Lazy Angle Ruler Episode Debuts on KayeWoodTV.com, Free Download of Chapter One From My Book at My Blog
Lazies, Our Lazy Angle ruler demo debuts today at KayeWoodTV.com. But before you head over to watch the demo, let me tell you about our Lazy Angle ruler. Get a cuppa cuppa, this is a long one.
(Photo: The quilt shown above is ‘Lazy Sunshine’, which is used in the Lazy Angle episode of Kaye’s Quilting Friends. Fabrics are from Benartex, designed by Nancy Halvorsen of Art To Heart – I’m a huge fan of Nancy’s work.)
I’ve created a Lazy Angle Tutorial page at our blog. You can read all about this tool, see step-by-step how it works and…announcing here for the first time ever…you can download the first chapter of my book ‘Lazy and Lovin’ It’ for free from the tutorial page.
What is a Lazy Angle?
The block at the far left is a Lazy Angle. This block uses an ‘A’ and ‘B’ piece, as cut with the Lazy Angle ruler.
When pieced, a Lazy Angle block has a seam that runs from a corner to the center of a side when finished or sewn in place in a quilt.
That means the cut pieces and the angle are awkward. This is definitely not a 30 degree angle. It’s actually just a smidgen under 30 degrees. Look at the tutorial for more on this.
This angle looks familiar.
It’s the same angle in half triangle rectangles (two ‘B’ pieces) and Doreen Speckman’s beloved ‘Peaky and Spike’ block, and the Storm At Sea quilt design. However, I couldn’t find a common name for the angle itself, so I called it ‘Lazy’. Besides, I think of it as not being ambitious enough to reach the opposite corner, but rather a lazy little angle that landed out in no man’s land.
What does the Lazy Angle ruler look like?
Here it is. It’s a one-piece acrylic tool with markings to cut ‘A’ and ‘B’ pieces in six sizes.
Visit the Lazy Angle Tutorial page to see how to use the ruler.
Why invent a tool just for this block?
When I work on a quilt piecing project, I want the promise of ease and accuracy. I want the only variables to be my skills at the moment and the mystery of how the final quilt will look once all the fabrics are cut and sewn together. Other than that, you can keep the guess work and variables – I’m looking for the best chance at success.
(Photo:The nine-patch quilt block to the left is ‘Parody’ from our book ‘Lazy and Lovin’ It’. Parody has four ‘Chunky Wrap’ Lazy Angle blocks for the long points, one square in a square block for the center, and simple squares for the corners.)
So, back in the late 1990’s I designed a quilt, based on a block I thought was intriguing. There wasn’t a tool or notion available that would accurately cut the two pieces I needed. I wasn’t asking too much, I just wanted help in doing this one thing well.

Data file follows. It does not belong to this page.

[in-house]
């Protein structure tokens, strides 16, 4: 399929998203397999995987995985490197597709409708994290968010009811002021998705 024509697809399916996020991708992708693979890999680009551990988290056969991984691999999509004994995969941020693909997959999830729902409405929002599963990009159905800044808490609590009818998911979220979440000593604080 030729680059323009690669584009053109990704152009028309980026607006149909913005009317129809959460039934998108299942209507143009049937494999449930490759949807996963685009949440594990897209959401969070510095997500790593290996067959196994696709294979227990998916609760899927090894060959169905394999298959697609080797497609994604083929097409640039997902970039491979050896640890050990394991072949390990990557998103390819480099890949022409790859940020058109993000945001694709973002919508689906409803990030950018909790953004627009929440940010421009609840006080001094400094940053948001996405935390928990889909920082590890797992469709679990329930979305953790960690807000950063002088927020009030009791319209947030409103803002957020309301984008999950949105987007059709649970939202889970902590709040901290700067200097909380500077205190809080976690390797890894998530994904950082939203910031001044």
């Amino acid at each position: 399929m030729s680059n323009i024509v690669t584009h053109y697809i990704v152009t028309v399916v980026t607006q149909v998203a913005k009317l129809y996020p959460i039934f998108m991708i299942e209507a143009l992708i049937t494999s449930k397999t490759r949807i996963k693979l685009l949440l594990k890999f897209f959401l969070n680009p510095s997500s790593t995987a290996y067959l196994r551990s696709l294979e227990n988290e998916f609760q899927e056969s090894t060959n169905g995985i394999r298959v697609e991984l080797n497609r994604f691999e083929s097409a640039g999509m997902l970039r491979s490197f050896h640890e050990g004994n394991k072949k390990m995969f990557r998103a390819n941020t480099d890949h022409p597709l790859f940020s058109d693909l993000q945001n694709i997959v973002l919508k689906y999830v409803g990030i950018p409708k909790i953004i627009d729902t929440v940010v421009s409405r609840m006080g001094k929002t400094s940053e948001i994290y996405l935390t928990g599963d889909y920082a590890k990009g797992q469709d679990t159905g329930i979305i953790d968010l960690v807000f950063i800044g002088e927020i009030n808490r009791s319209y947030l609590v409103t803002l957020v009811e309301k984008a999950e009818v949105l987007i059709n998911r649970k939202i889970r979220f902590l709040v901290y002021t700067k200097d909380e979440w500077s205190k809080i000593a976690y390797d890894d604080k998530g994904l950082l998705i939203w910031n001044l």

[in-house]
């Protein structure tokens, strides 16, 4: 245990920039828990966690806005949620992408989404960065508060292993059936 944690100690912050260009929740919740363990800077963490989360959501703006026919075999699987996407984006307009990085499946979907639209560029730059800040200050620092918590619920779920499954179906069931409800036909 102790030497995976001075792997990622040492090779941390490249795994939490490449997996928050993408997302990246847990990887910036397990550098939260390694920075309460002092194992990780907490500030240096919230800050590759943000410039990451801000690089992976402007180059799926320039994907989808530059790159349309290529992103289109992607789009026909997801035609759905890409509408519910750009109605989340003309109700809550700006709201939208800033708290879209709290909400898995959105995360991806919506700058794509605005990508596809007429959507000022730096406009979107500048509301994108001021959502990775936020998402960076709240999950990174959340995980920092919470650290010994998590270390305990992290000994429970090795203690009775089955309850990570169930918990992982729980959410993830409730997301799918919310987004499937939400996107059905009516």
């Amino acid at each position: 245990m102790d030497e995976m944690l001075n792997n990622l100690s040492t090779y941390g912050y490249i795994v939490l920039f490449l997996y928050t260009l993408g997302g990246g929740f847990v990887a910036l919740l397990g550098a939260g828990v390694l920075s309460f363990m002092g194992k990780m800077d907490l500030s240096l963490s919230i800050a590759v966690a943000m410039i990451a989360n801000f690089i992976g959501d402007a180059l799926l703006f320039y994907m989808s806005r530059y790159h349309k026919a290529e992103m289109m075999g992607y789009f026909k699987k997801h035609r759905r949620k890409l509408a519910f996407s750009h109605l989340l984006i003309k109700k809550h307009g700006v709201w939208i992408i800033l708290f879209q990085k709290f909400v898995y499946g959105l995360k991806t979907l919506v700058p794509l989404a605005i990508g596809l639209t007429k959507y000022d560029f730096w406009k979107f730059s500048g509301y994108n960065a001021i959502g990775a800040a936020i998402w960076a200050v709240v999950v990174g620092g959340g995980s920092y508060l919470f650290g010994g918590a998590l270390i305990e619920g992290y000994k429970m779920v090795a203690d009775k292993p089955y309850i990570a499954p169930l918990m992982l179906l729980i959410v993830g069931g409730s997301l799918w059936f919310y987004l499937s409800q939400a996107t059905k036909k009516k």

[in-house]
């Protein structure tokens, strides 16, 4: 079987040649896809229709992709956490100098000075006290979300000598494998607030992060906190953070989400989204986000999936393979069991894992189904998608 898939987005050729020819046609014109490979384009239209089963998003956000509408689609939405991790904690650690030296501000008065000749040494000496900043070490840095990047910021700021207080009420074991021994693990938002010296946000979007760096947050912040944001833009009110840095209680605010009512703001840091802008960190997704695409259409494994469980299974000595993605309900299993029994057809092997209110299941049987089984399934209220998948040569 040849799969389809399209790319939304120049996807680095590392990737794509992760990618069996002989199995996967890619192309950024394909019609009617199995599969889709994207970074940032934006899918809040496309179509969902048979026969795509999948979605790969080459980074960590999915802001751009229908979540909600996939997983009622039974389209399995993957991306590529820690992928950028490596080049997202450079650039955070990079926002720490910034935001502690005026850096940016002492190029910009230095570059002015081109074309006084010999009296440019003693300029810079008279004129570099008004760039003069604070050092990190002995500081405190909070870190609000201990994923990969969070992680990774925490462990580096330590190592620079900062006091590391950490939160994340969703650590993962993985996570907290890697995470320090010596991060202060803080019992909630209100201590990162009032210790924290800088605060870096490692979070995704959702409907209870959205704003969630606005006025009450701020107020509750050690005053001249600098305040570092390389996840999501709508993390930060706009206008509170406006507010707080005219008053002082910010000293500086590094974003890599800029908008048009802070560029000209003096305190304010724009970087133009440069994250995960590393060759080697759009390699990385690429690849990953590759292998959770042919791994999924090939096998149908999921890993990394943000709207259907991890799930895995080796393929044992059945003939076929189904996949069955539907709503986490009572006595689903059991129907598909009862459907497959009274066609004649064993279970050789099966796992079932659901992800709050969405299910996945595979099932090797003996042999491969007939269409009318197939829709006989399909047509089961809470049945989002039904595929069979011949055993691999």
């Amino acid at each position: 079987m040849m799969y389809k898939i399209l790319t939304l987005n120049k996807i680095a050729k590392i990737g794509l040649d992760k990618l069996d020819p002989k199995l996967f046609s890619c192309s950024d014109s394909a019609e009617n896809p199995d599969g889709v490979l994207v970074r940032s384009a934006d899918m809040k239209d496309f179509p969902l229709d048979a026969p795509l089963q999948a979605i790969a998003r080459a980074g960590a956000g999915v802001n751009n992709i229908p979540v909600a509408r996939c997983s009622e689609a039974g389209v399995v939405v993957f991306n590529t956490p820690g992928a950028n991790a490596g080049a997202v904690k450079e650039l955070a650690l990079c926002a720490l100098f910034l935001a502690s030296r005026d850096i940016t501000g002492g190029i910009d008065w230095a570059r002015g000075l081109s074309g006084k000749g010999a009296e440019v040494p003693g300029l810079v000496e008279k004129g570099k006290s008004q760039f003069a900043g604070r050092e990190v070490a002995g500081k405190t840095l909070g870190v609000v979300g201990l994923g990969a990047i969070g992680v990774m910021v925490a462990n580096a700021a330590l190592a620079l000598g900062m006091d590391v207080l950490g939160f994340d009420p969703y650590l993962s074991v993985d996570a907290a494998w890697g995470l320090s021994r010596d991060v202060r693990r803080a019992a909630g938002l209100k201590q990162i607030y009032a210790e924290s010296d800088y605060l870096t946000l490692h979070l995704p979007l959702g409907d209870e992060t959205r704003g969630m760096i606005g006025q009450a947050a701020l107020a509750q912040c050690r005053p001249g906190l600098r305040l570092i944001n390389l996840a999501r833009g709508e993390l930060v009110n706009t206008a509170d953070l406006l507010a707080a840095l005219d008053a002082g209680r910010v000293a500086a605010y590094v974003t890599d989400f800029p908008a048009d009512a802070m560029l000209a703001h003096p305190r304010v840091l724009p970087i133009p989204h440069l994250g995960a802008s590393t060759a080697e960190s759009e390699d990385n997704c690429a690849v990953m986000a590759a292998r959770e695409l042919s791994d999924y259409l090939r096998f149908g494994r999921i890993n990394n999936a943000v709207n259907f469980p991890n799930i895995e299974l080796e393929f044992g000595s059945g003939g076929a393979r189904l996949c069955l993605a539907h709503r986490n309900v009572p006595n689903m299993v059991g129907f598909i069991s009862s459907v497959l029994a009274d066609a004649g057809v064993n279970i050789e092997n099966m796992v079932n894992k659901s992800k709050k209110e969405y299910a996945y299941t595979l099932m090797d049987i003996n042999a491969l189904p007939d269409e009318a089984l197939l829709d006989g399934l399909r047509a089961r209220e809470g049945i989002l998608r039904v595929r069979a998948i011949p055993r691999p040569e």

The Lazy Angle ruler sprang from that simple need. I imagine a lot of tools and notions come from the same place.
Well, I didn’t realize it at the time, but while the Lazy Angle ruler helped me do that one thing well, it turns out that it does so much more.
So, I filed for (and later received) a patent, looked for a manufacturer and thus the Lazy Angle ruler became a reality.
(Photo above: The four patch-block is ‘Pinnacle’. It is composed of four ‘Ribbon Wrap’ Lazy Angle blocks.)
Now remember that part about the angled seam ending at the ‘center’ of a side? Well, click on the image of the table runner to the left so see a close-up of the piecing.
The burgundy point from the Lazy Angle block perfectly matches up with the seam of the four half-square triangles that compose the center block of this nine-patch. That’s good stuff!
That endpoint for the angled seam matches everything else with a seam at the center: square-in-a-square, four-patch, corner cutie (that’s one folded triangle on a corner) and more.
(Photo: The table runner shown here uses three ‘Reigning Star’ nine-patch blocks. I love this block! I’ve paired four ‘Diagonal Wrap’ Lazy Angle blocks, with a pinwheel block in the center, and four simple squares for the corners.)
You decide how to use the ‘A’ and ‘B’ pieces to make the simplest of Lazy Angle blocks, like I did for the Lazy Sunshine quilt. Or make more intricate blocks like ‘Parody’, ‘Pinnacle’ ‘Reigning Star’ and more.
Starting to identify the ‘A’ and ‘B’ pieces in these images? The B’s in Lazy Sunshine are the green and yellow pieces. The burgundy and some of the background fabrics are the A’s.
The book ‘Lazy and Lovin’ It’ offers more than 250 different block designs made using the Lazy Angle ruler. Lazy Girl Designs also offers a number of quilt patterns that use the Lazy Angle ruler. You can see these quilt patterns here.
Lazy Girl Designs makes a donation to the Susan G. Komen Breast Cancer Foundation for each of our books and rulers we sell. All of our products are available online or through local quilt shops.